can you stain bird feeders

NestWatchers often ask if it is safe to use paint or stain to preserve a nest box, so we recently published a new FAQ article about this at The controversy lies in the fact that there are no conclusive studies that determine whether residual fumes from paint, stains, or pressure treatment can harm the birds. Some builders argue that it takes longer to paint a box than it does to build a new one, and that paint must be reapplied every few years to be effective. Others point out that trees can be spared if nest boxes are made to last longer. And there are many who claim that the risk from birds overheating in an unpainted box is greater than the risk of toxic fumes.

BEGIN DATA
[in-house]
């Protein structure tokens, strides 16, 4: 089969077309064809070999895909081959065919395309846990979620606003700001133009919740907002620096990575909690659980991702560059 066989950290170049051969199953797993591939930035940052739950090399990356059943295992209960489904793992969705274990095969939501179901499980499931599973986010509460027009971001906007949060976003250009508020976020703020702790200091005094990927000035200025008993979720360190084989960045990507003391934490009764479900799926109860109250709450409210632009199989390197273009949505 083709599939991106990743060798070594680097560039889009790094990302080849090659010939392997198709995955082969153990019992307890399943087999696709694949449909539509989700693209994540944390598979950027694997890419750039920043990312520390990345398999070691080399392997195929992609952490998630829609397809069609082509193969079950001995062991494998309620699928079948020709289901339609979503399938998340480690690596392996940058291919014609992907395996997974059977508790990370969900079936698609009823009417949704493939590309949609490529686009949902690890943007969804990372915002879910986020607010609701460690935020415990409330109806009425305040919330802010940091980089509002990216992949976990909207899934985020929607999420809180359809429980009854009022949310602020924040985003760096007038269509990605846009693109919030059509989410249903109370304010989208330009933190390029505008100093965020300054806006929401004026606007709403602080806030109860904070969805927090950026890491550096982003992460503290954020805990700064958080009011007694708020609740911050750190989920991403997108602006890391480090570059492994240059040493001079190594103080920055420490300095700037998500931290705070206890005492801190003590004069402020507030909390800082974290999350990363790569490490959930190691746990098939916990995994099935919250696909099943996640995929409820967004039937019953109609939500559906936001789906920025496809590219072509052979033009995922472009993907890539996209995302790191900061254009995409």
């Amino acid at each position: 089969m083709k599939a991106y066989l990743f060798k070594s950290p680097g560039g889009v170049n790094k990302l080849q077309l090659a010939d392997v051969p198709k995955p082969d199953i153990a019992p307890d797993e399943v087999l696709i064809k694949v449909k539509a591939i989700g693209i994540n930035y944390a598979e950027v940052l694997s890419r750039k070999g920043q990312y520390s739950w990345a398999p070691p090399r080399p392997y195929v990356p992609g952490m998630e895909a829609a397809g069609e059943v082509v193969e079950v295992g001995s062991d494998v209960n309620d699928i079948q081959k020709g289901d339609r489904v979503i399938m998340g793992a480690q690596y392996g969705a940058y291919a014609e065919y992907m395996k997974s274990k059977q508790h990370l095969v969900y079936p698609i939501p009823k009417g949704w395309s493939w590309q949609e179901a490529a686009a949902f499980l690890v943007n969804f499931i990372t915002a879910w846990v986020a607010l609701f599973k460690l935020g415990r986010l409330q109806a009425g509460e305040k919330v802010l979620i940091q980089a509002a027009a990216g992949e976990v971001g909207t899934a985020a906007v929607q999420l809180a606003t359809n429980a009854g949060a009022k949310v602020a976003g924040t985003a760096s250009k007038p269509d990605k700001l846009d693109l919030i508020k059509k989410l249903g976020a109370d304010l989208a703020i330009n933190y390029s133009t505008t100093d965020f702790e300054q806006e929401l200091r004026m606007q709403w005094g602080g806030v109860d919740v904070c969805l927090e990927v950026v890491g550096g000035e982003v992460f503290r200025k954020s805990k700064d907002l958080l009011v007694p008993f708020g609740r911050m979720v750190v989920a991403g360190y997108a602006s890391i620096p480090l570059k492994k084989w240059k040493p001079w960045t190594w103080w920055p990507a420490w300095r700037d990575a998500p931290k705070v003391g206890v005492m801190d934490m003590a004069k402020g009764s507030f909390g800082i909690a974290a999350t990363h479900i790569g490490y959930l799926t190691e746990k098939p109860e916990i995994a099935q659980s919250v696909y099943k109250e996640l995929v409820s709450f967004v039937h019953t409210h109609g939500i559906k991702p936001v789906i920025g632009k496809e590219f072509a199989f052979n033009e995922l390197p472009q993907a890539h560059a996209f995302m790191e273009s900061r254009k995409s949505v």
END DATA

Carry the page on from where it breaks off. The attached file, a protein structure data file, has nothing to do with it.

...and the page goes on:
Without peer-reviewed studies on this topic to guide us, we recommend using untreated, unpainted wood to construct boxes because it most closely resembles what the birds would have used before the advent of nest boxes. A well-constructed house should last 10–15 years on its own (cedar, spruce, white pine, and yellow pine are good rot-resistant choices for lumber). Pressure-treated wood has been saturated with a combination of pesticide and fungicide, and therefore, should be avoided as nest box material. Alternatively, you can extend the life of your nest box by gluing all the seams of the non-opening sides before nailing them. Recess the floor about ¼? to reduce deterioration from moisture. Use only durable materials, especially for the roof, which deteriorates faster than the other panels. You can further protect the box by placing the roof panel such that the growth rings bend down in a “frown” rather than up in a “smile.” When the roof begins to warp in the direction of its growth rings (as all solid lumber will do), then it will warp downward and still protect the box from rain. Angled roofs will last longer than flat roofs, but flat-roofed boxes can be mounted at a slight downward angle to shed rain.